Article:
Analysis of Discrepancies Between Pulse Oximetry and Arterial Oxygen Saturation Measurements by Race and Ethnicity and Association With Organ Dysfunction and Mortality

JAMA Netw Open. 2021 Nov 1;4(11):e2131674. doi: 10.1001/jamanetworkopen.2021.31674.


Importance: Discrepancies in oxygen saturation measured by pulse oximetry (Spo2), when compared with arterial oxygen saturation (Sao2) measured by arterial blood gas (ABG), may differentially affect patients according to race and ethnicity. However, the association of these disparities with health outcomes is unknown.

Objective: To examine racial and ethnic discrepancies between Sao2 and Spo2 measures and their associations with clinical outcomes.

Design, setting, and participants: This multicenter, retrospective, cross-sectional study included 3 publicly available electronic health record (EHR) databases (ie, the Electronic Intensive Care Unit-Clinical Research Database and Medical Information Mart for Intensive Care III and IV) as well as Emory Healthcare (2014-2021) and Grady Memorial (2014-2020) databases, spanning 215 hospitals and 382 ICUs. From 141 600 hospital encounters with recorded ABG measurements, 87 971 participants with first ABG measurements and an Spo2 of at least 88% within 5 minutes before the ABG test were included.

Exposures: Patients with hidden hypoxemia (ie, Spo2 ≥88% but Sao2 <88%).

Main outcomes and measures: Outcomes, stratified by race and ethnicity, were Sao2 for each Spo2, hidden hypoxemia prevalence, initial demographic characteristics (age, sex), clinical outcomes (in-hospital mortality, length of stay), organ dysfunction by scores (Sequential Organ Failure Assessment [SOFA]), and laboratory values (lactate and creatinine levels) before and 24 hours after the ABG measurement.

Results: The first Spo2-Sao2 pairs from 87 971 patient encounters (27 713 [42.9%] women; mean [SE] age, 62.2 [17.0] years; 1919 [2.3%] Asian patients; 26 032 [29.6%] Black patients; 2397 [2.7%] Hispanic patients, and 57 632 [65.5%] White patients) were analyzed, with 4859 (5.5%) having hidden hypoxemia. Hidden hypoxemia was observed in all subgroups with varying incidence (Black: 1785 [6.8%]; Hispanic: 160 [6.0%]; Asian: 92 [4.8%]; White: 2822 [4.9%]) and was associated with greater organ dysfunction 24 hours after the ABG measurement, as evidenced by higher mean (SE) SOFA scores (7.2 [0.1] vs 6.29 [0.02]) and higher in-hospital mortality (eg, among Black patients: 369 [21.1%] vs 3557 [15.0%]; P < .001). Furthermore, patients with hidden hypoxemia had higher mean (SE) lactate levels before (3.15 [0.09] mg/dL vs 2.66 [0.02] mg/dL) and 24 hours after (2.83 [0.14] mg/dL vs 2.27 [0.02] mg/dL) the ABG test, with less lactate clearance (-0.54 [0.12] mg/dL vs -0.79 [0.03] mg/dL).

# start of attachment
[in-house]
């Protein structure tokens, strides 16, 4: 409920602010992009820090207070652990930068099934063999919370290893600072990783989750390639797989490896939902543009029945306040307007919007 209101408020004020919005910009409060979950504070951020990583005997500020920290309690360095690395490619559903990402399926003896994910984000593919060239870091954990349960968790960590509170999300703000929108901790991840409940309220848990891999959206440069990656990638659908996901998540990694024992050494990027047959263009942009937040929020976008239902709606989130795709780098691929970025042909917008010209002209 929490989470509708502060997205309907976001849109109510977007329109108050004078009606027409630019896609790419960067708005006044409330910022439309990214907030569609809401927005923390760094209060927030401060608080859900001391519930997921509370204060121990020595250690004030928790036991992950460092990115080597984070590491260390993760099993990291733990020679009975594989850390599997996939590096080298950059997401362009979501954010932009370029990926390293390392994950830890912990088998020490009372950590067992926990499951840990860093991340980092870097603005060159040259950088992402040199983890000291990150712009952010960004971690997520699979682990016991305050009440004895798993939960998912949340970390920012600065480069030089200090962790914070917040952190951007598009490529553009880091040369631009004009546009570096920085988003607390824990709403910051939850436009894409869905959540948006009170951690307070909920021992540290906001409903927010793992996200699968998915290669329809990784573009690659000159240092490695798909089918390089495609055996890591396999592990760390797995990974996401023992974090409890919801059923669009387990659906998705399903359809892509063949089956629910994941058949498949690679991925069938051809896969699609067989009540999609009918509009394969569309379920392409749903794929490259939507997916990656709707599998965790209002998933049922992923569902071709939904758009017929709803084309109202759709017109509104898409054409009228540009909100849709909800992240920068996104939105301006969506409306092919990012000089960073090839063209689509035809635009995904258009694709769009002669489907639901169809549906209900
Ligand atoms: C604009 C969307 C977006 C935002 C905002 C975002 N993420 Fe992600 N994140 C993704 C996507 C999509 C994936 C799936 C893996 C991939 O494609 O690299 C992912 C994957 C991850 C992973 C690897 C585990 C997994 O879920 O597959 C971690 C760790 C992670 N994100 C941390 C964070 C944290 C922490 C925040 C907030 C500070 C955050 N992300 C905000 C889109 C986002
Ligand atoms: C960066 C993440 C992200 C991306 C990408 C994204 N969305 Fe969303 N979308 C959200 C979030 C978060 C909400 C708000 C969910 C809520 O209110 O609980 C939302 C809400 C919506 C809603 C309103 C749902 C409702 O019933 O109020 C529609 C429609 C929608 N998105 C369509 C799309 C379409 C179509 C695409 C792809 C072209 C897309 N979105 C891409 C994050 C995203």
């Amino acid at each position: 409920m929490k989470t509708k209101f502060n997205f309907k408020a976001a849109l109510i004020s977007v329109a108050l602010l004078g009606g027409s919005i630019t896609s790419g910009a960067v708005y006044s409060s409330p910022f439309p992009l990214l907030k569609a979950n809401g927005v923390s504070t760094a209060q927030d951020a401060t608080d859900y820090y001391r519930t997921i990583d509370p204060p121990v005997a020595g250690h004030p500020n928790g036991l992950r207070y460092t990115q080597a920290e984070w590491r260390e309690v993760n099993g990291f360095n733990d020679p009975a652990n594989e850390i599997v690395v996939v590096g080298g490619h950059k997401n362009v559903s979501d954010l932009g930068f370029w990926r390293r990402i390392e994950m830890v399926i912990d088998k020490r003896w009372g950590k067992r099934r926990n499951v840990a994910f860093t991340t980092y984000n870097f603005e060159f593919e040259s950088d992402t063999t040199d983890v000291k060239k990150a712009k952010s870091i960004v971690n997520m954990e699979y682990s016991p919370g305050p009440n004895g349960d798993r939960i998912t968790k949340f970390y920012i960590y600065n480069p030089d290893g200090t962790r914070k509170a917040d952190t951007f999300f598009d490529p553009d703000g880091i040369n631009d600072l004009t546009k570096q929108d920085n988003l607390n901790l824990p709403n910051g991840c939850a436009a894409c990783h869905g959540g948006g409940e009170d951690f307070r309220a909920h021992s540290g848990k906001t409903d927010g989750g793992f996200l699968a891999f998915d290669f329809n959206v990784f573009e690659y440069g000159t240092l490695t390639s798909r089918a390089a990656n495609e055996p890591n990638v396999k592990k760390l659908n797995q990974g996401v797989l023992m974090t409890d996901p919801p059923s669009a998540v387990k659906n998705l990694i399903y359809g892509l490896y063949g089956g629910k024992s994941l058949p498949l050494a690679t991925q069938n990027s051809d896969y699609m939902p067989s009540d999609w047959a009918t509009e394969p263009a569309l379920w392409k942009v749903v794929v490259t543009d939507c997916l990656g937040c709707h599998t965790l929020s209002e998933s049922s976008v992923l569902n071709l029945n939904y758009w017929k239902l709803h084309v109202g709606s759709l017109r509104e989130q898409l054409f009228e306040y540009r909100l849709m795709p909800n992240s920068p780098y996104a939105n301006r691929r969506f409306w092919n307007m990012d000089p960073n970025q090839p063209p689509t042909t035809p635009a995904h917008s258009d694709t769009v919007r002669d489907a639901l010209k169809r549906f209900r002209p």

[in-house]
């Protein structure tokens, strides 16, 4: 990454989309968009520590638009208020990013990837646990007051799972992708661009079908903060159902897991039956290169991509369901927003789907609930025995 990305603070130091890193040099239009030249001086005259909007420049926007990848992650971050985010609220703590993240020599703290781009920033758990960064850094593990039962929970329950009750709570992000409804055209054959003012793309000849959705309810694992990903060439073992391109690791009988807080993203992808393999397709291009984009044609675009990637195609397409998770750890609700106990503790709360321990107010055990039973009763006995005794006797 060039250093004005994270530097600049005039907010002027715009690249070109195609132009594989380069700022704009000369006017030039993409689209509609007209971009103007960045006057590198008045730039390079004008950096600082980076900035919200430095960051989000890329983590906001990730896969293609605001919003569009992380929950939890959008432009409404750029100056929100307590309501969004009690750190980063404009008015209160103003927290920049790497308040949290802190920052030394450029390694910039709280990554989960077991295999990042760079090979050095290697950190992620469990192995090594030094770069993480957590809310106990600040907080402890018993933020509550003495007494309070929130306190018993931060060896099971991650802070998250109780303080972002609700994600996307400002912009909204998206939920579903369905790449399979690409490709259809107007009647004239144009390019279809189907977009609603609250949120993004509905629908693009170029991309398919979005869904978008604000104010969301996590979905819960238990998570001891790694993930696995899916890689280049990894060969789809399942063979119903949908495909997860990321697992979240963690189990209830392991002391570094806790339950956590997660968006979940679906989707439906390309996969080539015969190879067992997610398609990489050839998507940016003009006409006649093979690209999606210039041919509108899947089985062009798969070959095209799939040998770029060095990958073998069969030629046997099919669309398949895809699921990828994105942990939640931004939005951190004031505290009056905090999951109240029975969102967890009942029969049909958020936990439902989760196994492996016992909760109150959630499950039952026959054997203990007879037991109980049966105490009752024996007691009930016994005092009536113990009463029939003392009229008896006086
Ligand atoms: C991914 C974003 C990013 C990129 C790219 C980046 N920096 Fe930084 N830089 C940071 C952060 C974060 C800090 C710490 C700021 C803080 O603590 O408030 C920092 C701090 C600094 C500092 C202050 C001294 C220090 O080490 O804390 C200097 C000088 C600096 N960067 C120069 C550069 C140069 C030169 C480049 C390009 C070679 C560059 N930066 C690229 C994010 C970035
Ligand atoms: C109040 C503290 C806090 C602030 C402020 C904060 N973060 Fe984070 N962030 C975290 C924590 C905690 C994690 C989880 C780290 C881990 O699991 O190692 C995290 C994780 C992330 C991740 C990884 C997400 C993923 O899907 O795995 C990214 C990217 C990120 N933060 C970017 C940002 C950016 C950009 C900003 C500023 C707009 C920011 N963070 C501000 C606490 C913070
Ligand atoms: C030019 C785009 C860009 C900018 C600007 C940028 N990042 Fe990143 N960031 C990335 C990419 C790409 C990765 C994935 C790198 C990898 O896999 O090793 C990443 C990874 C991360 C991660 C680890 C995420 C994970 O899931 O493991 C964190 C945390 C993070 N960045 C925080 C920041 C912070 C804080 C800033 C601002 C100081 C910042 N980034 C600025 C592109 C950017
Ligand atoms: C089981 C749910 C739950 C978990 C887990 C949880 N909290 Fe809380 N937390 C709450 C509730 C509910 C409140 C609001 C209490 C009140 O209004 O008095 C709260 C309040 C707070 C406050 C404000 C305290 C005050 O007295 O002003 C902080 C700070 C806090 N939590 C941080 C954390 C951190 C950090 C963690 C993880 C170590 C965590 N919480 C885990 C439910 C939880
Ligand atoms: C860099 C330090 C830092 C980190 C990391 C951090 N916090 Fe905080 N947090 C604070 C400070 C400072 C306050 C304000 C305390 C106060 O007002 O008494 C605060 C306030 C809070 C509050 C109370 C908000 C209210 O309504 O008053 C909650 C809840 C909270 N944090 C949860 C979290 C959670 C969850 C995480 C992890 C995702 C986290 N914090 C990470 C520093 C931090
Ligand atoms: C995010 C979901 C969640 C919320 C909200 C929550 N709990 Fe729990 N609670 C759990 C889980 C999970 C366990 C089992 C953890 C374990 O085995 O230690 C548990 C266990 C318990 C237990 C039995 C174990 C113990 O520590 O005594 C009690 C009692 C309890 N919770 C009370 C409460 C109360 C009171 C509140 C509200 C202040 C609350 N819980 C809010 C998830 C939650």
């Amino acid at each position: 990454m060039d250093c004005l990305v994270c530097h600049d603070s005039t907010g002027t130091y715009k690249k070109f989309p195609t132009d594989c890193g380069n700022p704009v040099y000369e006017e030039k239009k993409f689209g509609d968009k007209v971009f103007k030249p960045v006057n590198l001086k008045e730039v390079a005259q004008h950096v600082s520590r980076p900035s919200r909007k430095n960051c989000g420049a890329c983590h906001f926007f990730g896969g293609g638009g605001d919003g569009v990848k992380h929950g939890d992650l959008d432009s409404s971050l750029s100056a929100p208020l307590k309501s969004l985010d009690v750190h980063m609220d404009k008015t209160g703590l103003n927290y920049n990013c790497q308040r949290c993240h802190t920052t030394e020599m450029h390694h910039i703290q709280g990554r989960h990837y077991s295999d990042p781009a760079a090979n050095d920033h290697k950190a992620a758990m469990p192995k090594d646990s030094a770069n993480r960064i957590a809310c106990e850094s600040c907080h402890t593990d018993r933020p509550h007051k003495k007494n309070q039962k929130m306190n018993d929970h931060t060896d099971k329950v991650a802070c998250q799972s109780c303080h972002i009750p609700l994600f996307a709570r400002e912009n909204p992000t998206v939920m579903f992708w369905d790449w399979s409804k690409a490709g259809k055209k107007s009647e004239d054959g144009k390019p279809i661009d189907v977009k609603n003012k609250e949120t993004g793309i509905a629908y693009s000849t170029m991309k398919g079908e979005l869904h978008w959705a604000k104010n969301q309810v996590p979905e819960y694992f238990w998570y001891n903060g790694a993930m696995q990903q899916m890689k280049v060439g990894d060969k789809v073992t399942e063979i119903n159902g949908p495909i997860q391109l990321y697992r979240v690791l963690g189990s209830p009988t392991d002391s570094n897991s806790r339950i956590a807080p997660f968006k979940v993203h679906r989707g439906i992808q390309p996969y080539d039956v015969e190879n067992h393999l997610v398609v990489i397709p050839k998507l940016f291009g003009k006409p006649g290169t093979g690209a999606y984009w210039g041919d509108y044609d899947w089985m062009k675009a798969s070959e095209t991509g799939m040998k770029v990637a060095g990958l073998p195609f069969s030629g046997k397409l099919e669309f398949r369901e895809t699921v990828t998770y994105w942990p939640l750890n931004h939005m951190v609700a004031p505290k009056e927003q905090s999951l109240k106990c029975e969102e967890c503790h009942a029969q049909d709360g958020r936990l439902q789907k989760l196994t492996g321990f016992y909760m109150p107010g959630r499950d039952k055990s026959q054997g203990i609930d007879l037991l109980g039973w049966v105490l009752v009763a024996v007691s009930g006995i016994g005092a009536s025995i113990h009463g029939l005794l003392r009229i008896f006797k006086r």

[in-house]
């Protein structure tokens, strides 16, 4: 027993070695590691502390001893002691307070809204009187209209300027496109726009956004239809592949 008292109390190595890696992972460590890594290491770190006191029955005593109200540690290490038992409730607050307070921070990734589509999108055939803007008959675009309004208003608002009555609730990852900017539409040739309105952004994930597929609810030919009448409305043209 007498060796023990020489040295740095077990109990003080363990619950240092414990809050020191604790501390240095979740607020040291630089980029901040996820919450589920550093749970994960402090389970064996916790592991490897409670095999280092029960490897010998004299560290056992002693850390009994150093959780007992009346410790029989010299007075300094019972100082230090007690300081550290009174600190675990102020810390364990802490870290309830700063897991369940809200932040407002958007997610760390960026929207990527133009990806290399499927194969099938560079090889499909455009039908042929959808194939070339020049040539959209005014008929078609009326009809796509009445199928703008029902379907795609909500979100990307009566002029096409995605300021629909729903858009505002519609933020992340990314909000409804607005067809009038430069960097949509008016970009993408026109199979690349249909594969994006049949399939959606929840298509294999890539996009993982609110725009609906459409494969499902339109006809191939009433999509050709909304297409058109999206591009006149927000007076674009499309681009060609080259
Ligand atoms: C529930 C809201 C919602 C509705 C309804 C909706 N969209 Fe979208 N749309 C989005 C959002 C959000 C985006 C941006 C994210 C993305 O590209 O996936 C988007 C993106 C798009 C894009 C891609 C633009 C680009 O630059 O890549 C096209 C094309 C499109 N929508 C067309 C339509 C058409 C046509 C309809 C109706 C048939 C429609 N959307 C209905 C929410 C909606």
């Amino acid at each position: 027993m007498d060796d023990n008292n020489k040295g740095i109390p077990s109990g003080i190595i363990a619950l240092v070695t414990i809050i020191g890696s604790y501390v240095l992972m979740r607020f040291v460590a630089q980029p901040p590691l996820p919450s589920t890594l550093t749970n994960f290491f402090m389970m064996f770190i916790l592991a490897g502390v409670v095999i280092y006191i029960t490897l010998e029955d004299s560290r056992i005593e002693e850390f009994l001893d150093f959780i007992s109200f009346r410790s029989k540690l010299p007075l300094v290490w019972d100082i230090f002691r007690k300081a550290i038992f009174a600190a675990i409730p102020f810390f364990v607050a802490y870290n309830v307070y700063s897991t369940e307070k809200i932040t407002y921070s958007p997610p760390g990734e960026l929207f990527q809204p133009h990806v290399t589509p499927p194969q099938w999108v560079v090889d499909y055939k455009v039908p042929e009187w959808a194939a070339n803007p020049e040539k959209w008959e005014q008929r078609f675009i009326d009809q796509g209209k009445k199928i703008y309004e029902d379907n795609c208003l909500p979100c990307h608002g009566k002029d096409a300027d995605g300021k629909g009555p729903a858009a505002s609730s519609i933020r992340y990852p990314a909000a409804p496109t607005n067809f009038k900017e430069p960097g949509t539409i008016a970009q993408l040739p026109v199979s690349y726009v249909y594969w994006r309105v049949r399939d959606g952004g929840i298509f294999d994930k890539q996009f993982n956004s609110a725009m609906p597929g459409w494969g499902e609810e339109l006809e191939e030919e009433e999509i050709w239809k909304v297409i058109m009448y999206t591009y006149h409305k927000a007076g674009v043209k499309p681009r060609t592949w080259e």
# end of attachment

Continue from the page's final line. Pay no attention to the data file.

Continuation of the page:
Conclusions and relevance: In this study, there was greater variability in oxygen saturation levels for a given Spo2 level in patients who self-identified as Black, followed by Hispanic, Asian, and White. Patients with and without hidden hypoxemia were demographically and clinically similar at baseline ABG measurement by SOFA scores, but those with hidden hypoxemia subsequently experienced higher organ dysfunction scores and higher in-hospital mortality.

Publication types

  • Comparative Study
  • Research Support, N.I.H., Extramural
  • Research Support, Non-U.S. Gov't

MeSH terms

  • Aged
  • Creatinine / blood
  • Cross-Sectional Studies
  • Ethnicity / statistics & numerical data*
  • Female
  • Georgia / epidemiology
  • Humans
  • Hypoxia / complications*
  • Hypoxia / ethnology*
  • Male
  • Middle Aged
  • Multiple Organ Failure / complications*
  • Multiple Organ Failure / epidemiology*
  • Multiple Organ Failure / mortality
  • Oximetry
  • Oxygen Saturation
  • Racial Groups / statistics & numerical data*
  • Retrospective Studies


  • Creatinine